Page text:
Egypt arrests prominent journalist on return from Berlin
Thousands of activists, as well as several journalists, have been detained by Egyptian President Abdel Fattah al-Sisi
Egyptian authorities arrested a prominent journalist and expert on extremist movements in Sinai, Ismail Alexandrani, as he arrived in the country from Berlin, his wife said Tuesday.
Thousands of activists, as well as several journalists, have been detained since former army chief and now President Abdel Fattah al-Sisi overthrew his Islamist predecessor Mohamed Morsi in 2013.
Alexandrani, 32, was arrested on Sunday at the Red Sea resort of Hurghada where he arrived from Berlin, his wife Khadija Gaafar told AFP.
“They then took him for interrogation to Cairo,” Gaafar said.
“I don’t know what accusations have been made against him. I didn’t meet him, nor have I spoken to him since his arrest. His lawyers are with him.”
A security official confirmed Alexandrani’s arrest but refused to comment on potential charges.
An expert on extremist movements in North Sinai, where security forces are fighting a swelling insurgency led by the Islamic State of Iraq and Syria (ISIS) group, Alexandrani had been to Germany to deliver lectures on the political situation in Egypt, Gaafar said.
Alexandrani is also known for his anti-regime writings and for criticising the military’s role in politics.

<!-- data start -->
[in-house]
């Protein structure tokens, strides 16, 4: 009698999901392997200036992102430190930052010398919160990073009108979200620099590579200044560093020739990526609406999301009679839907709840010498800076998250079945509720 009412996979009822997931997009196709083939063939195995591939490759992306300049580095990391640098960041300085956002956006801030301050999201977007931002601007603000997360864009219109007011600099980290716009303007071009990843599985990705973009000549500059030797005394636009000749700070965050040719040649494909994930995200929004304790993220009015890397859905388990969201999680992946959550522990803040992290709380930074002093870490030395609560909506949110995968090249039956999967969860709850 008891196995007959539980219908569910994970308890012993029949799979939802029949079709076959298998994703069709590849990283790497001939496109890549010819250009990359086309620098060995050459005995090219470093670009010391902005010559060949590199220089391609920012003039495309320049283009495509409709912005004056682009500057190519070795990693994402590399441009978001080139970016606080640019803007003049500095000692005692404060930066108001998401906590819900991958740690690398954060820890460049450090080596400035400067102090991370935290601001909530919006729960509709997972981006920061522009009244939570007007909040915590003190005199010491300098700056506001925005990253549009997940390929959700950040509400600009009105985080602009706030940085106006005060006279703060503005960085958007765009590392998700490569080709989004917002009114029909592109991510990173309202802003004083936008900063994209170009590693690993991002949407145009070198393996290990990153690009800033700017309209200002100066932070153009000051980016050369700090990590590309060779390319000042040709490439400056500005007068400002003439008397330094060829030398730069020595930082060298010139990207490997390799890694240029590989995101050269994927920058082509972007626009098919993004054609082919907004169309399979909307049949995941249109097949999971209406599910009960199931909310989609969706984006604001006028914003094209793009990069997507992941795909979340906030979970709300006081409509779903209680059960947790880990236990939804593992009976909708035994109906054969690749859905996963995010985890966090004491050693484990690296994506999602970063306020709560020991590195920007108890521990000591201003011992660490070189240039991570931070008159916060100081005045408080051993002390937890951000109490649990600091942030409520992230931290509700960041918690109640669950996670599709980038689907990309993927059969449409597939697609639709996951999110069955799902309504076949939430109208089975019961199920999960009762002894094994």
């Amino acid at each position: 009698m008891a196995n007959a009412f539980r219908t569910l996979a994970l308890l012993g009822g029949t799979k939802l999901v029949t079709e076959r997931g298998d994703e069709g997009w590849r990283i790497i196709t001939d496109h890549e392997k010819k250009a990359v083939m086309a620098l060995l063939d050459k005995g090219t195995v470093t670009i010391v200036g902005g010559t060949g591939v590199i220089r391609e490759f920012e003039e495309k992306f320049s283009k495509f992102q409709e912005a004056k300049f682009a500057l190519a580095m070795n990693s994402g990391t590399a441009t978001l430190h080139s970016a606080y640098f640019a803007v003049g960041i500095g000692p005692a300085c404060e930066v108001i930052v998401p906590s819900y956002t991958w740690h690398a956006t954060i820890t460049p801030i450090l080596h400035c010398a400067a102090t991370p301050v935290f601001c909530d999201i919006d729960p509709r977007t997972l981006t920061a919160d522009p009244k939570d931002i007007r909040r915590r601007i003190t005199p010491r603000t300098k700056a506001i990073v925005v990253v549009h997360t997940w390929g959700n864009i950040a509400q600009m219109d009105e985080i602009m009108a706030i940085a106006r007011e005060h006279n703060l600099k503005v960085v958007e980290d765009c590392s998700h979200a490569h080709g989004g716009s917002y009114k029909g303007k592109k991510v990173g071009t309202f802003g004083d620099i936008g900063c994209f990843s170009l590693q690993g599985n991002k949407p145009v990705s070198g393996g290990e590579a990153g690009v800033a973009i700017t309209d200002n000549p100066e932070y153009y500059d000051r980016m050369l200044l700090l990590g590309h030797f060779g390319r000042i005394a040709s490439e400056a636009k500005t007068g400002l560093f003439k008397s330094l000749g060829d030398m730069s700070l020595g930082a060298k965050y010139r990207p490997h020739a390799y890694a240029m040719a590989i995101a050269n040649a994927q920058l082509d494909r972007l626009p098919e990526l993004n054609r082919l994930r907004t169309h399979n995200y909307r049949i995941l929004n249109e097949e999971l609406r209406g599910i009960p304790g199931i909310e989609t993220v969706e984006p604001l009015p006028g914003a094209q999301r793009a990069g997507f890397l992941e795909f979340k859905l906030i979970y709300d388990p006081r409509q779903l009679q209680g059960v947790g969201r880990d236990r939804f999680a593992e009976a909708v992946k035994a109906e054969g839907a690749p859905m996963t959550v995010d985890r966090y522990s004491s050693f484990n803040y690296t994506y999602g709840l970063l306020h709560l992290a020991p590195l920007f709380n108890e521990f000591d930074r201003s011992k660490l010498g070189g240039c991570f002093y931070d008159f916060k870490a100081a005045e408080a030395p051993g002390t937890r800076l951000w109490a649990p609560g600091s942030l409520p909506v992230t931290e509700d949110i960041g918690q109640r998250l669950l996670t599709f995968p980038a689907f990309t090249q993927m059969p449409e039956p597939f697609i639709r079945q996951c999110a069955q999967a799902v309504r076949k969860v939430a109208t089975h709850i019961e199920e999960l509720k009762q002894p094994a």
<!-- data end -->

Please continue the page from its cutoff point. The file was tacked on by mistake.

He is the second journalist to be detained in recent weeks after the military held prominent rights defender and reporter Hossam Bahgat for a day last month.
Human rights groups accuse Sisi of installing a repressive regime that has arrested thousands of activists, mostly Islamists, but also leftists and journalists.
Morsi’s ouster unleashed a bloody crackdown on protesters that killed hundreds of demonstrators, while militants launched an insurgency that killed hundreds of policemen and soldiers.
Three reporters with Al-Jazeera were detained in 2013 and later convicted of fabricating “false” news in support of the banned Muslim Brotherhood.
Their trial sparked international criticism led by the White House and the United Nations.
One of the Al-Jazeera journalists, Australian Peter Greste, was deported and the other two, Canadian Mohamed Fahmy and Egyptian Baher Mohamed, were eventually pardoned and released.
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